2021: Robots, robots, robots

02 Mar

In an opinion piece in Scientific American five years ago, Microsoft founder Bill Gates said the robotics market was currently at the same stage as personal computers were in the early 1980s. Given what we know about Moore’s Law and the law of accelerating returns, things are therefore about to get really interesting when it comes to robots.

Over the past decade, our notions of what a robot is have changed. We used to think of them as these humanoid automatons, like Star Trek’s Commander Data or Star Wars’ C3P0. But as robots have gone from science-fiction to reality, they’re showing up looking more like R2D2. That’s because humanoid robots are not necessarily practical – they were simply a form idealized by their egotistical makers, who thought their own shapes were utilitarian perfection.

Things really got moving in 2002 with iRobot’s introduction of the Roomba vacuum cleaner. It was the first robot affordable to the every-day consumer that actually performed a useful task. The Roomba proved to be a hit and now other, bigger companies – including LG – are trying to get in on the burgeoning home robot market.

Out on the roads, meanwhile, Google has gotten involved with DARPA’s robot cars. I rode in one of these things a few years back and it was one of the most amazing experiences of my life. The technology to have driver-less cars is almost here, the only question is when will we allow them?

But the change in perception of what a robot is goes deeper. We used to think a robot had to be able to move to be considered as such, but today roboticists say it merely has to be able to act autonomously. One robot guru I spoke to a few months ago, Professor Juh-Ho Oh at the Korean Advanced Institute of Science and Technology, says the latest cameras – which automatically shoot when they detect a smile – are effectively robots. Microsoft’s Kinect motion-gaming system, which has a camera that follows you around your living room as you have a video chat, is also somewhat robotic.

Our home appliances are becoming increasingly wired (or wireless, actually) and connected with each other. We will soon be able to control them remotely, while our homes will increasingly act autonomously – it will turn off lights and heat automatically when it detects that no one is home. During a recent conversation I had with Jim Watson, another roboticist at Pittsburgh’s Carnegie Mellon University, he wondered why there were so few robots overall on Star Trek. He corrected himself a second later, though, when he realized that “the whole ship was a robot.” Indeed – within the next 10 years, our entire home will be a robot that we’ll be living inside of.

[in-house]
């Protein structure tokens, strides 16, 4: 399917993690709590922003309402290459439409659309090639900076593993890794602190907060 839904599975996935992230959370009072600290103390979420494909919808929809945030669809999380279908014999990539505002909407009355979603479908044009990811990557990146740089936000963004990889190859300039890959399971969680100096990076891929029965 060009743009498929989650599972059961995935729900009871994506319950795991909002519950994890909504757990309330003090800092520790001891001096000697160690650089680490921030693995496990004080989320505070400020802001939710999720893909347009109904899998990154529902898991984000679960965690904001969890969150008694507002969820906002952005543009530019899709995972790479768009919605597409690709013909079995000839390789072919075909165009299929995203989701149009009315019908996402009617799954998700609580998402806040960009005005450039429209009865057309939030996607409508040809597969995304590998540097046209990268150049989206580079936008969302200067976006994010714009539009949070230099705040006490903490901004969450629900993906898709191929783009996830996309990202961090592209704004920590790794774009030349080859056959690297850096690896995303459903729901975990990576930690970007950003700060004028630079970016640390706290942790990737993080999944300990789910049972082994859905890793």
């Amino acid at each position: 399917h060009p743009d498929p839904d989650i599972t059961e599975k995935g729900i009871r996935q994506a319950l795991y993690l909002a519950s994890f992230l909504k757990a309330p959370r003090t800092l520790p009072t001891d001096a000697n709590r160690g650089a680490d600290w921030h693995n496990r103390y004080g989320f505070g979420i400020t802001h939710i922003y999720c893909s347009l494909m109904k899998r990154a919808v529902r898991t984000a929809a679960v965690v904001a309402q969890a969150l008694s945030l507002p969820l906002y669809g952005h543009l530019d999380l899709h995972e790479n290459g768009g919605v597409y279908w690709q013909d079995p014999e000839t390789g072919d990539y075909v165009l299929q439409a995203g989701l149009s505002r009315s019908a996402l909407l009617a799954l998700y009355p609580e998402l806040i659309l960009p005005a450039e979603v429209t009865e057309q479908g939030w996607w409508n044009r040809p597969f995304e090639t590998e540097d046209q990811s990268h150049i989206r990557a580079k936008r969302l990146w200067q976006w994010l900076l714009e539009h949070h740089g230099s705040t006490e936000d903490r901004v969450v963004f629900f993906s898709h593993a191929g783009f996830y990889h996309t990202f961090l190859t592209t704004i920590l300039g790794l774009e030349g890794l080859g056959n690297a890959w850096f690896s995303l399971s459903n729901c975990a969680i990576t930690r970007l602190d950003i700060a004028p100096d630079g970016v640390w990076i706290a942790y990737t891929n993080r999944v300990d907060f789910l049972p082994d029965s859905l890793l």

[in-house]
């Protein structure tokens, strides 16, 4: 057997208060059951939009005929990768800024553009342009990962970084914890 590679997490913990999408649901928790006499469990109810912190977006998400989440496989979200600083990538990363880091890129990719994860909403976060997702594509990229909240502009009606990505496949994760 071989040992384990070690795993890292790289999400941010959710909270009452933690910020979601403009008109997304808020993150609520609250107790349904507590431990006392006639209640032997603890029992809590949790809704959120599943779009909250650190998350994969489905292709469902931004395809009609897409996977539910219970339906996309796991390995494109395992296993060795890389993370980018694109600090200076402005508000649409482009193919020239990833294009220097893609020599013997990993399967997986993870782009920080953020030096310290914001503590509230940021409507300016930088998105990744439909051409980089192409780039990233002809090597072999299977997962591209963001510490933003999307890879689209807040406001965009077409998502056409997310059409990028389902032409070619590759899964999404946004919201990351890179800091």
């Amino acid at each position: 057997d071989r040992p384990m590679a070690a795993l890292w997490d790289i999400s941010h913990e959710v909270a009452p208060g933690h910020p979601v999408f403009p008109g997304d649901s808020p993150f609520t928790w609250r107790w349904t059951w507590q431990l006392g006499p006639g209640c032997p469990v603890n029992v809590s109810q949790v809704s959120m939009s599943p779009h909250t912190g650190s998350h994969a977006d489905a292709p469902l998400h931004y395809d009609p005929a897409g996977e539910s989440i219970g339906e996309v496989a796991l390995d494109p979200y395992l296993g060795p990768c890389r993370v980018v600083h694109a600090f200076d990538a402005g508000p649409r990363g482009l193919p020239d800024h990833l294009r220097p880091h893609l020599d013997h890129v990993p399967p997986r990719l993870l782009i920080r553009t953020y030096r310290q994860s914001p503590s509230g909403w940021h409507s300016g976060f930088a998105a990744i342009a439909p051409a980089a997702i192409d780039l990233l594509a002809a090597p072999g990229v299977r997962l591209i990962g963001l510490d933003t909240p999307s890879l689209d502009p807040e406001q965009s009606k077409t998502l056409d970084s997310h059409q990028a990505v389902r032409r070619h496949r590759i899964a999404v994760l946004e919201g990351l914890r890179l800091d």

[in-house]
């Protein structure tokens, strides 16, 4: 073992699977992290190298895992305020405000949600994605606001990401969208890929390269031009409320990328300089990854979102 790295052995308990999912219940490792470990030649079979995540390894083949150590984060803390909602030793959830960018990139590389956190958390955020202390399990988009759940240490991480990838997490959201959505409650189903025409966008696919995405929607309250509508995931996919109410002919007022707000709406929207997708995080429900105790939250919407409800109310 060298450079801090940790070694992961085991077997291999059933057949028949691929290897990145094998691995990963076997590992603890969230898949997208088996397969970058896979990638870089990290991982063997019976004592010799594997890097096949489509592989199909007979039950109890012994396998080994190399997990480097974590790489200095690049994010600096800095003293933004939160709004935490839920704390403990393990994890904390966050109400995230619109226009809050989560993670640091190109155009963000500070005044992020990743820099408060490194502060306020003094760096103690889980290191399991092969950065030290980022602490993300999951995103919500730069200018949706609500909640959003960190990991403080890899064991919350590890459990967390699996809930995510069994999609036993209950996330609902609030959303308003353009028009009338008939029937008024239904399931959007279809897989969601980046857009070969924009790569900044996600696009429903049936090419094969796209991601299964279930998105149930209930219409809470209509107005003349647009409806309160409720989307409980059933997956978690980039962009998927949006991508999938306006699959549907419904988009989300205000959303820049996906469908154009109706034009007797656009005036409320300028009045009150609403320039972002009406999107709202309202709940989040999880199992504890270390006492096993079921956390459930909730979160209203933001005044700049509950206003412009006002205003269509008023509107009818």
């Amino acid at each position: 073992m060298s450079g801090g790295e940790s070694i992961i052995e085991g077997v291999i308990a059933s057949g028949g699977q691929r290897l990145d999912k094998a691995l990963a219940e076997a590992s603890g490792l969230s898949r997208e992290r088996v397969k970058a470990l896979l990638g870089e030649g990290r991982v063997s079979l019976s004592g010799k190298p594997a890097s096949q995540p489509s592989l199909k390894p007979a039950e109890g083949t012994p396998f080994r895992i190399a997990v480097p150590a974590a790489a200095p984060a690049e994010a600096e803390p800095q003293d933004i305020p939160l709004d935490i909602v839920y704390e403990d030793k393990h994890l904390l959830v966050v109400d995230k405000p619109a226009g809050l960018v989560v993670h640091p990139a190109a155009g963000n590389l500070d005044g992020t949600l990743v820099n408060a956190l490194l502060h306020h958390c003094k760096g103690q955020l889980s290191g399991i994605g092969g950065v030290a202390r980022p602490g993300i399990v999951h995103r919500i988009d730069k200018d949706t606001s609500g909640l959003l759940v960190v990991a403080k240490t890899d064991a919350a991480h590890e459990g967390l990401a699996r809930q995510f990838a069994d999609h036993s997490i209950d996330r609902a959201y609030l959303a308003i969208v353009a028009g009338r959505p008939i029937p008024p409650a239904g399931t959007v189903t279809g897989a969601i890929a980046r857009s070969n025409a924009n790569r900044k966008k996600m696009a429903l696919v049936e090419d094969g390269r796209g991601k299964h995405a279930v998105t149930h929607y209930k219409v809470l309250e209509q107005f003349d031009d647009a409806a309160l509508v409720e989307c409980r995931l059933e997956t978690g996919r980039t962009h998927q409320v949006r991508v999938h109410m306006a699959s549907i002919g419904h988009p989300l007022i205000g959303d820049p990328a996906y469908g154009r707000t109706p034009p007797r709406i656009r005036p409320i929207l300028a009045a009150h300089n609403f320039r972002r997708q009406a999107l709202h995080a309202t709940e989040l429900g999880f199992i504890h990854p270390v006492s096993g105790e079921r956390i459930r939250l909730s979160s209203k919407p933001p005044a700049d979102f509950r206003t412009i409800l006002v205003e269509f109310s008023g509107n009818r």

Posted by on March 2, 2011 in DARPA, Google, robots


4 responses to “2021: Robots, robots, robots

  1. petenowak2000

    March 2, 2011 at 6:08 am

    By the way, here’s a story I wrote on the topic, in the current issue of Canadian Business:

  2. Randy

    March 2, 2011 at 8:05 am

    There is mass confusion between the concept of Robot and that of Android. Way to many people understand them to be one and the same, rather than the latter being a rather impractical subset of the former.

    We must realize that robots are much more practical when they are specialized in their functions. Roomba for instance. Domestic robotics is more likely to be in our Jetsonian future looking like 50 different Roomba type units rather than one Rosie. Nowhere is this clearer than in the auto industry where robotics has made huge strides in the manufacturing process helping with welding, painting, and general assembley.

    However given mans basic distrust of anything that we cannot in general understand, I suspect that the Asimov Laws of Robotics will play a role in the integration of more general purpose robotics into our every day life.

    Lastly, with respect to Moores Law, it is tied specifically to very new technologies and the manufacturing process. Since robotics is in reality simply an packaging and refinement of existing technologies (mechanics, servo motors, various sensors, and software) I expect that the accelerating rates of return will have been already accounted for in the parent technologies.

    I guess we have to start by making Hollywood stop defining robots as C3P0, Lt. Commander Data, and The Terminator. Chances are that other than as a novelty, or an electronic pet, this will not be the face of robotics in a realistic future.

    • petenowak2000

      March 2, 2011 at 10:30 am

      Moore’s Law actually refers specifically to the processing power of computers, which robots are directly dependent on. Continuing increases in computing power thereby translate directly into better and smarter robots.

      • Randy

        March 3, 2011 at 8:32 am

        Sorry Chris, Moores Law has to do with electrical engineering, mechanics and manufacturing, but a there has been an inferance to processing power.

        Moores Law states that “The number of transistors that can efficiently / ecconomically be placed on a chip will double every two years.

        It states absolutely nothing about processing power, and was the result of an observation by Gordon Moore (or possibly one of his employees that was less visible to the media). And while it is called a law, it is probably more accuratly called an “informed prediction”.

        Processing power is affected by many more issues than simply the “raw engine size”, including instruction set, band width, i/o capacity, and efficiency of the operating system, middleware and end software. Even today, software lags years behind hardware for efficiency.

        If you put a 454Cubic Inch engine in a Smart Car, it does not go 10 times faster than with the 45Cubic Inch engine it had before. There are simply more issues than just the size of the engine.

%d bloggers like this: